I would like to say it is not necessarily admiration that gets Hindus (and not just the Hindutva ones) saying Sikhi is Hinduism. I think it is more fear than anything else. Anything that is a threat to Hinduism they tackle by trying to twist the philosophy and claim the followers to be Hindus. I remember as a high school student, long ago, watching on TV a Christian missionary traveling around in India. He spoke about another Christian missionary who came to India a long time ago and was transformed into a Hindu deity, part man part peacock. His followers essentially were now worshiping him as Hindus. The young missionary pointed to the idol and lamented this tendency of Hindus to swallow up and destroy all that was good around them.

35: N Singh (Canada), August 17, 2014, 12:56 AM.

@31 Guru Tegh Bahadar gave the ultimate sacrifice for the Hindus because at the time they were the suppressed race. If it had been any other group he would have done the same. His sacrifice does not bestow a 'special status' on them nor do we have any 'special' relationship with them. In fact amongst those who converted to Sikhi there were many of Islamic origin as well. Unfortunately this fact seems to have been buried for some reason, probably because the Hindus have made it shameful for anyone to be considered Islamic, and like everything else including female infanticide we have taken this on as our own. It is all false propaganda on their part. If we are going to get anywhere, then we need to start dealing with the truth and not the half-baked truths that have been passed on to us from them.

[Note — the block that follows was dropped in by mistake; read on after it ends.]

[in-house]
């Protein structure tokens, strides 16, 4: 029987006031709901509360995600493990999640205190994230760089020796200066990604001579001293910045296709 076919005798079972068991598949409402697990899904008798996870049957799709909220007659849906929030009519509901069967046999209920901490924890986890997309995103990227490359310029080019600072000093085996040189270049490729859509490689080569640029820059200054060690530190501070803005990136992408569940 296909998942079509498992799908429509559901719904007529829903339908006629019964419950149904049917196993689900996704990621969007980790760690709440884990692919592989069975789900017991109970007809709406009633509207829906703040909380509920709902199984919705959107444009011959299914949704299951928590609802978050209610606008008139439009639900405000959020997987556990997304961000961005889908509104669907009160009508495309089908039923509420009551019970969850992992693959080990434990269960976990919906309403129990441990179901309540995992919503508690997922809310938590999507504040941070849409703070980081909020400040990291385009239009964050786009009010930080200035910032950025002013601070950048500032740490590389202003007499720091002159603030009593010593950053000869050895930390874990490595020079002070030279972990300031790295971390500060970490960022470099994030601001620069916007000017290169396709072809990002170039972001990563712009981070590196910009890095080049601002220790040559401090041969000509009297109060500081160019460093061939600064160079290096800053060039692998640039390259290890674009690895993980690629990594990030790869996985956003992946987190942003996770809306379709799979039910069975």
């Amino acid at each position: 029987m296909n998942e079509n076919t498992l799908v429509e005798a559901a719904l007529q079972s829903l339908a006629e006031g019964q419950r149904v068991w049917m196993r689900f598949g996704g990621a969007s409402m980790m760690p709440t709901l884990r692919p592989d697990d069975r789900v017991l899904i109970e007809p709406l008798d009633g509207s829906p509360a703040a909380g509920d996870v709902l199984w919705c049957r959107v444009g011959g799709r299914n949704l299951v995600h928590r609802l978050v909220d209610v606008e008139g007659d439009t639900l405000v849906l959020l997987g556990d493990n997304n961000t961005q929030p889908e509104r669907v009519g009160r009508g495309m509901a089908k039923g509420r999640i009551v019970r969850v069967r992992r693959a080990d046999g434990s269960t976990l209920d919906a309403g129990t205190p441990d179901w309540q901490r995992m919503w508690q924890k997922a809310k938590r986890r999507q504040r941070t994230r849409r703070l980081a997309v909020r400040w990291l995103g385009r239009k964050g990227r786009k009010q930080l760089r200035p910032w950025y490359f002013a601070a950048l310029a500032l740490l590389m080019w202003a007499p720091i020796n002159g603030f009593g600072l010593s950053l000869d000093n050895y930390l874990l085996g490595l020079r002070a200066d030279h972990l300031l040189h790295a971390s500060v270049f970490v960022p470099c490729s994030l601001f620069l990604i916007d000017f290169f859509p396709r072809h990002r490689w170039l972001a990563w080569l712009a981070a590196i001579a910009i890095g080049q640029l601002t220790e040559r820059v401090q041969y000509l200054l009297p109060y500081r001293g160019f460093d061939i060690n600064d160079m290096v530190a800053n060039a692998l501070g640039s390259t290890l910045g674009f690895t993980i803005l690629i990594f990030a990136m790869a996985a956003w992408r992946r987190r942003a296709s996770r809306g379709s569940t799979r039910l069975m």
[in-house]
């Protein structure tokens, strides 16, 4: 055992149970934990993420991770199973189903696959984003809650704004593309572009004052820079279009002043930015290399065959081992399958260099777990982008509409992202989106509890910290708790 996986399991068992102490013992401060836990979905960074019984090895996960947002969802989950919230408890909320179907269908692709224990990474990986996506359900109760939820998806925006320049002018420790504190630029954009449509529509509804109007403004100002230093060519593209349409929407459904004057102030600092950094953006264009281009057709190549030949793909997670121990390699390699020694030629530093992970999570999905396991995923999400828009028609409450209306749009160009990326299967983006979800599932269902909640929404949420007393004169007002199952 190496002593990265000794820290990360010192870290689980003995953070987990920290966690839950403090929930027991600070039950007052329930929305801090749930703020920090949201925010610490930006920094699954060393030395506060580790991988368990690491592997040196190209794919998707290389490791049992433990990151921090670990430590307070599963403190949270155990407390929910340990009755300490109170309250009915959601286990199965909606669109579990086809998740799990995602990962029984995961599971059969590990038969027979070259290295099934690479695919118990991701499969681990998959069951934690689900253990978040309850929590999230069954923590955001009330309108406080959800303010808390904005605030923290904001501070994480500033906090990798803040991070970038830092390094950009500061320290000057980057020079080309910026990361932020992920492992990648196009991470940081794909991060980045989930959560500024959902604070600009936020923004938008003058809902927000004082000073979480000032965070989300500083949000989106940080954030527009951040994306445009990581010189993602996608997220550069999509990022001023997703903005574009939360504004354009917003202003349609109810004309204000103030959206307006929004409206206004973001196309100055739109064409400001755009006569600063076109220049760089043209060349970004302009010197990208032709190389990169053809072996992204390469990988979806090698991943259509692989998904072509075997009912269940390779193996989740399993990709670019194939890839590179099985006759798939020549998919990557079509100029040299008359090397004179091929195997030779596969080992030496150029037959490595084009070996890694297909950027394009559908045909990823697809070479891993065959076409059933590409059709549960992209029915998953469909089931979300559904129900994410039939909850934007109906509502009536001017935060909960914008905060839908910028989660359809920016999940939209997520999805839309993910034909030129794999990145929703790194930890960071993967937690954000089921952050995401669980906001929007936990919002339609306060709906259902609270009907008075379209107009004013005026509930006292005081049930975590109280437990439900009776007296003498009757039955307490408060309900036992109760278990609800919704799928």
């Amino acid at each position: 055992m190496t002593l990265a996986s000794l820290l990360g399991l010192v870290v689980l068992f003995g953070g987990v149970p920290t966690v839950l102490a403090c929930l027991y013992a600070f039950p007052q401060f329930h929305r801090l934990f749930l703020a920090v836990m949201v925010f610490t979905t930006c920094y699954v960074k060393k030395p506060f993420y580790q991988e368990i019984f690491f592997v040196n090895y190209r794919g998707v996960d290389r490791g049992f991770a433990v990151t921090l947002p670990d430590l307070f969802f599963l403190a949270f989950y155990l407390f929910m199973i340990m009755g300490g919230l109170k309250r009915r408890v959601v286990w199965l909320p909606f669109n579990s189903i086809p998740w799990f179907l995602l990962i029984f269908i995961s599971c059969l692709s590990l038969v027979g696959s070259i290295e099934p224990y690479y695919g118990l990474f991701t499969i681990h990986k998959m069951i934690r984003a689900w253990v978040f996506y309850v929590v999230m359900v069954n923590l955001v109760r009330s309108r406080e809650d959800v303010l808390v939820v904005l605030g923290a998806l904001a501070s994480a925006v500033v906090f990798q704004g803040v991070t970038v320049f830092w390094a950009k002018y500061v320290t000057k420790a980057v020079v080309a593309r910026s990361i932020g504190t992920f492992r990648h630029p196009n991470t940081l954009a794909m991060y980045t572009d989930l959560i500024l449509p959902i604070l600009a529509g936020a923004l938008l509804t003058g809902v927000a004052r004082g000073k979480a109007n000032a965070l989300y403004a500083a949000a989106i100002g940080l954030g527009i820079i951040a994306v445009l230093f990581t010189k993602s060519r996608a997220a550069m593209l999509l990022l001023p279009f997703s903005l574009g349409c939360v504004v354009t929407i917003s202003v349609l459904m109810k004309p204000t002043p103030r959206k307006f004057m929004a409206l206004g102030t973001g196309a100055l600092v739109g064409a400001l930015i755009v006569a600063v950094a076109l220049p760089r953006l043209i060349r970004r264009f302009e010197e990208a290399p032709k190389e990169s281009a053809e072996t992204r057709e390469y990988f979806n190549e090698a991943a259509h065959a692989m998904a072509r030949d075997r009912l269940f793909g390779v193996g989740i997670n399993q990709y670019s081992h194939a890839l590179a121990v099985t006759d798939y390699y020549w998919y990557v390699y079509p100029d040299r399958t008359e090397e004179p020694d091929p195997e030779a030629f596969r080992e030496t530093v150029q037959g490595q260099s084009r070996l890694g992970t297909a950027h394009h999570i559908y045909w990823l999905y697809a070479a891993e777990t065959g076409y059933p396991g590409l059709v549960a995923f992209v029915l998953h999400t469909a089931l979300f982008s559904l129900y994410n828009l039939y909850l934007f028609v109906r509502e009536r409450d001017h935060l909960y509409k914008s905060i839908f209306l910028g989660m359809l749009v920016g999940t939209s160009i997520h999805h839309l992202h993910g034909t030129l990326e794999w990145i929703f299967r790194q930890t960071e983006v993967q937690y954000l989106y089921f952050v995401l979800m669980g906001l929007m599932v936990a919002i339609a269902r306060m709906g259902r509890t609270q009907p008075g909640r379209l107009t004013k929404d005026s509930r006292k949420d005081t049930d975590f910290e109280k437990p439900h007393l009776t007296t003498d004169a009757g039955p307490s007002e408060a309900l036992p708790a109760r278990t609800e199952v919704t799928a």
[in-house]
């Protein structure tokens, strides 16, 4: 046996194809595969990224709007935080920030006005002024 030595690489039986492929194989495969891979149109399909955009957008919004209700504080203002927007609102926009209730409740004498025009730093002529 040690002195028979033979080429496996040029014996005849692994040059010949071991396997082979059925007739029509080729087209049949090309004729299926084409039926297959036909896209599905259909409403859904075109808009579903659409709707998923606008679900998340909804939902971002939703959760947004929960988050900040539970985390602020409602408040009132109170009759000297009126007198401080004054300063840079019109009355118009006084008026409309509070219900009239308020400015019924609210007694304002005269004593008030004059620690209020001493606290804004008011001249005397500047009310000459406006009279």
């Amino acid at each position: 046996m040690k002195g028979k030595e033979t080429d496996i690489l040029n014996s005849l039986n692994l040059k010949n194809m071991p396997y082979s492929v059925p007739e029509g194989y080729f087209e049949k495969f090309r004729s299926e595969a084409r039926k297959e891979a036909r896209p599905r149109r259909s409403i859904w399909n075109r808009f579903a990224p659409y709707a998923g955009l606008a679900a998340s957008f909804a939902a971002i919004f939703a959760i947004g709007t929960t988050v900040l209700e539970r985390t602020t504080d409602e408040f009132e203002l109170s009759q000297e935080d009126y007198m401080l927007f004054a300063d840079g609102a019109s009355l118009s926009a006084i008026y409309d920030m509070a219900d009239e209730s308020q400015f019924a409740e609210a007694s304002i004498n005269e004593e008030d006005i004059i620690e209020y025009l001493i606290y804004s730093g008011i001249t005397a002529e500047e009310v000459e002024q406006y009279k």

36: Gurdarshan Singh (Kuala Lumpur, Malaysia), August 17, 2014, 7:30 AM.